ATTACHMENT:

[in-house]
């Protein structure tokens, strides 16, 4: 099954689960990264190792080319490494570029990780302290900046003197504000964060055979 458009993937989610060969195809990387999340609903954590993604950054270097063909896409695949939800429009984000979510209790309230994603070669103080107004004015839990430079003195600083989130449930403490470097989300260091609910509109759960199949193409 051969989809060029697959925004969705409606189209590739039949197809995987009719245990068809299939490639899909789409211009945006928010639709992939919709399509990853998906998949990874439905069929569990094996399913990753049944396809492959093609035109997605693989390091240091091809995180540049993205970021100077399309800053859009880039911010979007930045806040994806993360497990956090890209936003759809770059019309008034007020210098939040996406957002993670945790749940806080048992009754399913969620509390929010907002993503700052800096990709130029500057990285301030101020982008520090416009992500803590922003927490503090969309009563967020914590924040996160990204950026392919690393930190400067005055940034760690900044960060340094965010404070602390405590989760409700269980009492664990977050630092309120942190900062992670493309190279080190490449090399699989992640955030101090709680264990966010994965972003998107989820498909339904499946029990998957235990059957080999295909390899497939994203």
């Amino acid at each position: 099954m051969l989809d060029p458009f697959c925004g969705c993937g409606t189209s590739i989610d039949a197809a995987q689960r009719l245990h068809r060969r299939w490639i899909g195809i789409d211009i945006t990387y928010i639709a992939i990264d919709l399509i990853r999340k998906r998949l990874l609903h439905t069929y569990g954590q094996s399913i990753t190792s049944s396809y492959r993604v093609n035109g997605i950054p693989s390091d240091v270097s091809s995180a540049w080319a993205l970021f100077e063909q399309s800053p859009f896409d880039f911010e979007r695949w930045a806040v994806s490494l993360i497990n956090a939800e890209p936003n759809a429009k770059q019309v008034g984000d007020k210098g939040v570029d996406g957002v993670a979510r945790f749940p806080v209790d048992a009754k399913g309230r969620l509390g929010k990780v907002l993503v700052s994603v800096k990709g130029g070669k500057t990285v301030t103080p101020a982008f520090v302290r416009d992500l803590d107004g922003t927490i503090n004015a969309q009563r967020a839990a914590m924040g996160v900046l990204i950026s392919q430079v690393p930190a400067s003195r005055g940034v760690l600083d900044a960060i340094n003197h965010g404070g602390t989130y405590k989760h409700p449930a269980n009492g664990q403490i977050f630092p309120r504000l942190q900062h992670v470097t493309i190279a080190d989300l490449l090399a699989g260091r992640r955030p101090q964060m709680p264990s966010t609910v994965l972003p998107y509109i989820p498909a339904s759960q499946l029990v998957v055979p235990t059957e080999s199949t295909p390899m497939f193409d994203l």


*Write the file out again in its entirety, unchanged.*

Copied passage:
[in-house]
């Protein structure tokens, strides 16, 4: 099954689960990264190792080319490494570029990780302290900046003197504000964060055979 458009993937989610060969195809990387999340609903954590993604950054270097063909896409695949939800429009984000979510209790309230994603070669103080107004004015839990430079003195600083989130449930403490470097989300260091609910509109759960199949193409 051969989809060029697959925004969705409606189209590739039949197809995987009719245990068809299939490639899909789409211009945006928010639709992939919709399509990853998906998949990874439905069929569990094996399913990753049944396809492959093609035109997605693989390091240091091809995180540049993205970021100077399309800053859009880039911010979007930045806040994806993360497990956090890209936003759809770059019309008034007020210098939040996406957002993670945790749940806080048992009754399913969620509390929010907002993503700052800096990709130029500057990285301030101020982008520090416009992500803590922003927490503090969309009563967020914590924040996160990204950026392919690393930190400067005055940034760690900044960060340094965010404070602390405590989760409700269980009492664990977050630092309120942190900062992670493309190279080190490449090399699989992640955030101090709680264990966010994965972003998107989820498909339904499946029990998957235990059957080999295909390899497939994203």
């Amino acid at each position: 099954m051969l989809d060029p458009f697959c925004g969705c993937g409606t189209s590739i989610d039949a197809a995987q689960r009719l245990h068809r060969r299939w490639i899909g195809i789409d211009i945006t990387y928010i639709a992939i990264d919709l399509i990853r999340k998906r998949l990874l609903h439905t069929y569990g954590q094996s399913i990753t190792s049944s396809y492959r993604v093609n035109g997605i950054p693989s390091d240091v270097s091809s995180a540049w080319a993205l970021f100077e063909q399309s800053p859009f896409d880039f911010e979007r695949w930045a806040v994806s490494l993360i497990n956090a939800e890209p936003n759809a429009k770059q019309v008034g984000d007020k210098g939040v570029d996406g957002v993670a979510r945790f749940p806080v209790d048992a009754k399913g309230r969620l509390g929010k990780v907002l993503v700052s994603v800096k990709g130029g070669k500057t990285v301030t103080p101020a982008f520090v302290r416009d992500l803590d107004g922003t927490i503090n004015a969309q009563r967020a839990a914590m924040g996160v900046l990204i950026s392919q430079v690393p930190a400067s003195r005055g940034v760690l600083d900044a960060i340094n003197h965010g404070g602390t989130y405590k989760h409700p449930a269980n009492g664990q403490i977050f630092p309120r504000l942190q900062h992670v470097t493309i190279a080190d989300l490449l090399a699989g260091r992640r955030p101090q964060m709680p264990s966010t609910v994965l972003p998107y509109i989820p498909a339904s759960q499946l029990v998957v055979p235990t059957e080999s199949t295909p390899m497939f193409d994203l």